10th Mar 2015 5:30pm
Building Brutalism: architecture, labour and concrete on the South Bank
Christine Wall, University of Westminster.
The Queen Elizabeth Hall and Hayward Gallery, built of in-situ concrete between 1961-1968, and the National Theatre, built between 1969-1976, were for many years the brunt of jokes and criticism: they are now recognised with the distinction of Grade II listing and as renowned examples of Brutalist architecture. However even this new appreciation of twentieth century concrete structures omits any analysis of the construction process, thereby excluding any investigation into the workforce and the knowledge, skill and accuracy necessary to build what are essentially vast sculptures in concrete.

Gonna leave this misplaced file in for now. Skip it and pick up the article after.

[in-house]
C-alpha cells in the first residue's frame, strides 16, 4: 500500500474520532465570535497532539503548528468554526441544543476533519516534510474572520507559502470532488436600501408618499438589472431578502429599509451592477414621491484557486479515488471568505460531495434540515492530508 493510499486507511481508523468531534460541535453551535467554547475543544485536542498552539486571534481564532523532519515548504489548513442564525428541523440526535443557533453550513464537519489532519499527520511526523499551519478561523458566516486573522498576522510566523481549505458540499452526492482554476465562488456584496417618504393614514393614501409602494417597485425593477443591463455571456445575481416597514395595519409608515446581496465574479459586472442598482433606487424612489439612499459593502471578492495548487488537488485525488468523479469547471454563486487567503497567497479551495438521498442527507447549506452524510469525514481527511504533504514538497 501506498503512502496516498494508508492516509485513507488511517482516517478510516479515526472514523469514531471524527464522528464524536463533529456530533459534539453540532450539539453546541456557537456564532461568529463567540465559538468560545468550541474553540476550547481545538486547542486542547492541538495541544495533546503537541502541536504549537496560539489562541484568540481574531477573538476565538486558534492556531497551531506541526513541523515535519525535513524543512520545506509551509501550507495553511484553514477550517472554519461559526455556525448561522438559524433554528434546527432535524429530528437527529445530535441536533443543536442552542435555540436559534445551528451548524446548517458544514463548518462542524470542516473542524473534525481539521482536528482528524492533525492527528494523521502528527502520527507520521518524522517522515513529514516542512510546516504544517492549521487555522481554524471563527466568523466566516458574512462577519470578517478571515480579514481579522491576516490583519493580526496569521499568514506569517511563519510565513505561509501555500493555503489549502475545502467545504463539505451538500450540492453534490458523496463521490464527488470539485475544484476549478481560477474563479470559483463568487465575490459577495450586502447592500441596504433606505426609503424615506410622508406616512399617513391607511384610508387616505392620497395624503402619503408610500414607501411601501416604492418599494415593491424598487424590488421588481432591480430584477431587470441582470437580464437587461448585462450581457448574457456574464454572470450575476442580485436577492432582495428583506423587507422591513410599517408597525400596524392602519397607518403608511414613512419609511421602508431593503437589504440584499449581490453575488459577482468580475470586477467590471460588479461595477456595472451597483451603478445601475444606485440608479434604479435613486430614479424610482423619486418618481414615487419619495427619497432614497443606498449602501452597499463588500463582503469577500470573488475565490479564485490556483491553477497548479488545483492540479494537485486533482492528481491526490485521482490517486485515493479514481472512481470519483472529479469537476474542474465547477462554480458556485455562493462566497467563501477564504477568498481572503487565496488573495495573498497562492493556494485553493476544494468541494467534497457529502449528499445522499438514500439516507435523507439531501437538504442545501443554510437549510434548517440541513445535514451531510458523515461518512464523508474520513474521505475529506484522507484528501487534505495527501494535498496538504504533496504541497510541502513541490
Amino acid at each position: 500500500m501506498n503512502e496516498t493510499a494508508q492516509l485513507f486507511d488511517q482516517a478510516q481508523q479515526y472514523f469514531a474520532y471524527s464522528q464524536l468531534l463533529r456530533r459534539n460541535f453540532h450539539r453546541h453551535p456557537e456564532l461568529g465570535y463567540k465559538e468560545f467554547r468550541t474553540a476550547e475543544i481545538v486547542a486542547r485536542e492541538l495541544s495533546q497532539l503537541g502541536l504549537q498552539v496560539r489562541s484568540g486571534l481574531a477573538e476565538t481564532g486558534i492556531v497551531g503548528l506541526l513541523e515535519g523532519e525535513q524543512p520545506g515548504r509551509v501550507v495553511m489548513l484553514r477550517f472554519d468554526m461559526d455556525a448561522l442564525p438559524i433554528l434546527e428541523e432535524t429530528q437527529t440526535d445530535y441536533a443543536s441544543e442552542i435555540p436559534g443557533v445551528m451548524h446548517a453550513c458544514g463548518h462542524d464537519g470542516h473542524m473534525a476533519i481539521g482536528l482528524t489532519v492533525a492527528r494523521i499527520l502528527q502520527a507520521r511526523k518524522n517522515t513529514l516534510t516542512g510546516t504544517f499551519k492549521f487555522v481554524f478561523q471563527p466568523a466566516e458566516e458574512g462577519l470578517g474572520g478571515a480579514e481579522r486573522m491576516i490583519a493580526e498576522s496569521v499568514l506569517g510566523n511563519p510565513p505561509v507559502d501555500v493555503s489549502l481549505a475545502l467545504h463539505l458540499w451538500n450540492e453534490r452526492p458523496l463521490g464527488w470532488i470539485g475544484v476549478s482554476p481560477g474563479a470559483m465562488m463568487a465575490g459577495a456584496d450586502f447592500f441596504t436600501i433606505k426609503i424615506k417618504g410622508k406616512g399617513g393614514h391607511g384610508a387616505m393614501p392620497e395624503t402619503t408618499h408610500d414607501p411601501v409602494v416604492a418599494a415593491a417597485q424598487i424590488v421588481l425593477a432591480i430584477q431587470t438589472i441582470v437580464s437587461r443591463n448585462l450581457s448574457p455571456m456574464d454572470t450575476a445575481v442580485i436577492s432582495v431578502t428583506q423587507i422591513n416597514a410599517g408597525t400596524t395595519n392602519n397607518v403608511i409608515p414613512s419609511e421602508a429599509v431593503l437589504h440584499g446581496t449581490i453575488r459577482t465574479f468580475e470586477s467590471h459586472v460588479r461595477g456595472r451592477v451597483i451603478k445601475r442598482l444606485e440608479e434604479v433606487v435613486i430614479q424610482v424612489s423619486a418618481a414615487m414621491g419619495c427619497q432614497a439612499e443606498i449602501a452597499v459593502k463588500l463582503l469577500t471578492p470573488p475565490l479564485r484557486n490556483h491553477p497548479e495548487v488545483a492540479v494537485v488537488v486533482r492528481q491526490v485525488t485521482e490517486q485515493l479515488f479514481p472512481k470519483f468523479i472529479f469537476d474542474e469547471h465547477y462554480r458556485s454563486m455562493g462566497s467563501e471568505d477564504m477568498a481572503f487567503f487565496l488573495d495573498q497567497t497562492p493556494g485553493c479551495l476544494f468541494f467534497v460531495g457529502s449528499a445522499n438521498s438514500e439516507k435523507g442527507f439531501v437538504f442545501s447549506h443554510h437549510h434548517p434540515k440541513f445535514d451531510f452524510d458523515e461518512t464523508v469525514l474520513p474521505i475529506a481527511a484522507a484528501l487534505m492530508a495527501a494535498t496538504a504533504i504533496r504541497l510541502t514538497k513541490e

This paper uses the testimonies of former site workers to recount the physical process of building and also wider political and economic change beyond the boundaries of the site, including local and global patterns of migration. In the 1960s, at the height of Wilson’s drive towards industrialized building, avant-garde architecture was being carefully and skillfully, crafted in central London by carpenters using hand tools. It is only through revealing the conditions under which these structures were built, the knowledge and skills demanded of the labour force and the wider social world of labour, that we can broaden current definitions of architectural heritage and architectural value.